In the following map, blue stations are commuter origins, red stations are commuter destinations. The size of each circle indicates the morning–evening difference in ridership. Clearly, there is a high density of commuter destinations in Manhattan. The commuter origins (blue) are located mostly in the Bronx and the peripheral parts of Queens and Brooklyn.


Next, I was interested in the ridership distribution over the course of a day. The histogram below shows the ridership for different parts of the day, distinguishing between weekdays (blue) and weekends (brown). There are generally more riders on weekdays indicating that a large amount of passengers commute to work or school. In addition, the weekend distribution looks different: there are less early-morning trips betwen 4am and 8am, but more late-night trips between midnight and 4am.

The green histogram at the bottom makes this clearer by showing the changes in ridership on the weekend, compared to a weekday.


It’s also interesting to compare the ridership distribution over the course of a day for different stations. For example, the below histogram compares the 183 St. station in the Bronx and the Bedford Avenue station in Williamsburg to the average New York ridership. While passengers in the Bronx use the subway disproportionately in the early morning hours (4-8am) and much less between 4pm and 8pm in the evening, the commute hours in Williamsburg seem to be shifted to later times: there are less trips at the normal commute hours (4-8am and 4-8pm) and more trips between 8am-noon and 8pm-midnight.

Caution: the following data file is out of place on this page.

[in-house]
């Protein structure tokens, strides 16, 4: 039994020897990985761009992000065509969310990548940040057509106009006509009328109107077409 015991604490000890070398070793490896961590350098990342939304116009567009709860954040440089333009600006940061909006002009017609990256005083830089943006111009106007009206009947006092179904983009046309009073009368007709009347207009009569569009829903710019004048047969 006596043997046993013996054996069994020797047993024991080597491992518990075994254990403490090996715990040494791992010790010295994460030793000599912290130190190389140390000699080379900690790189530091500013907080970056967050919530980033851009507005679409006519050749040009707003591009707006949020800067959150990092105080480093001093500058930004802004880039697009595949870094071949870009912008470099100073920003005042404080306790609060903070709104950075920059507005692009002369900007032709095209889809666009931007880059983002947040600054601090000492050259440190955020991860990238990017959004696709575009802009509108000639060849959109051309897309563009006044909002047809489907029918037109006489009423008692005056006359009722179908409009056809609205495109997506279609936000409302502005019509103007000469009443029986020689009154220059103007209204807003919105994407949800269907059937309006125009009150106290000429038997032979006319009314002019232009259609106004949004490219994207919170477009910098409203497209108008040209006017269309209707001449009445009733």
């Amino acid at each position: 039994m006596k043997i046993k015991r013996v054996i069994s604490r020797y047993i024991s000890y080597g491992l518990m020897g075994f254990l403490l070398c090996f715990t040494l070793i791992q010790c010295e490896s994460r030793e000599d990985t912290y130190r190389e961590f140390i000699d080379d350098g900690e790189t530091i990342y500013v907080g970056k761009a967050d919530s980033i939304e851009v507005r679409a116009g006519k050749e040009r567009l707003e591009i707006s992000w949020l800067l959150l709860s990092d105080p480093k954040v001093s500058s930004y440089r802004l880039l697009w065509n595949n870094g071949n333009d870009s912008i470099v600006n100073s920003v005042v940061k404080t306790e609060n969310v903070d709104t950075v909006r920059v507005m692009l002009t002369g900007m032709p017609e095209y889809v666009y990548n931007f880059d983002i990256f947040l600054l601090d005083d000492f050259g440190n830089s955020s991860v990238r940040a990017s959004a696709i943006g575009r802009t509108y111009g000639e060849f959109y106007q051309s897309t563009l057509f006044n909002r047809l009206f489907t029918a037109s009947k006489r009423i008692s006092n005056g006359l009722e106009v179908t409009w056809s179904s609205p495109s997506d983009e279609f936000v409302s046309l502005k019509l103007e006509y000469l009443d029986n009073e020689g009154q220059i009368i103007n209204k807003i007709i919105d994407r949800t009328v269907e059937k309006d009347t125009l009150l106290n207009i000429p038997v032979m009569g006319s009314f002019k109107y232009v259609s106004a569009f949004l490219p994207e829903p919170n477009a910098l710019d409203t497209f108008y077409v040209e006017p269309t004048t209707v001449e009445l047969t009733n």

Finally, I looked at the total daily ridership over the course of a year. As you can see in the plot below, ridership oscillates due to the decreased number of trips on weekends. Additionally, there is a decrease in weekday ridership between July and September (presumably due to closed schools) and a strong dip around the winter holidays. There are also little spikes where ridership drops sharply to weekend levels in the middle of the week, which are due to major holidays (see for example the dip on July 4th).


I used a linear regression model to predict the daily ridership. The features it is based on are the day of the week, a calendar of school days, a list of national holidays, and key weather metrics such as the average temperature, precipitation and snow depth. Although the model has quantitative deficiencies, it captures the general trends in the data, including the anomalous behavior during the holiday season.

The jupyter notebook of this project is available on GitHub.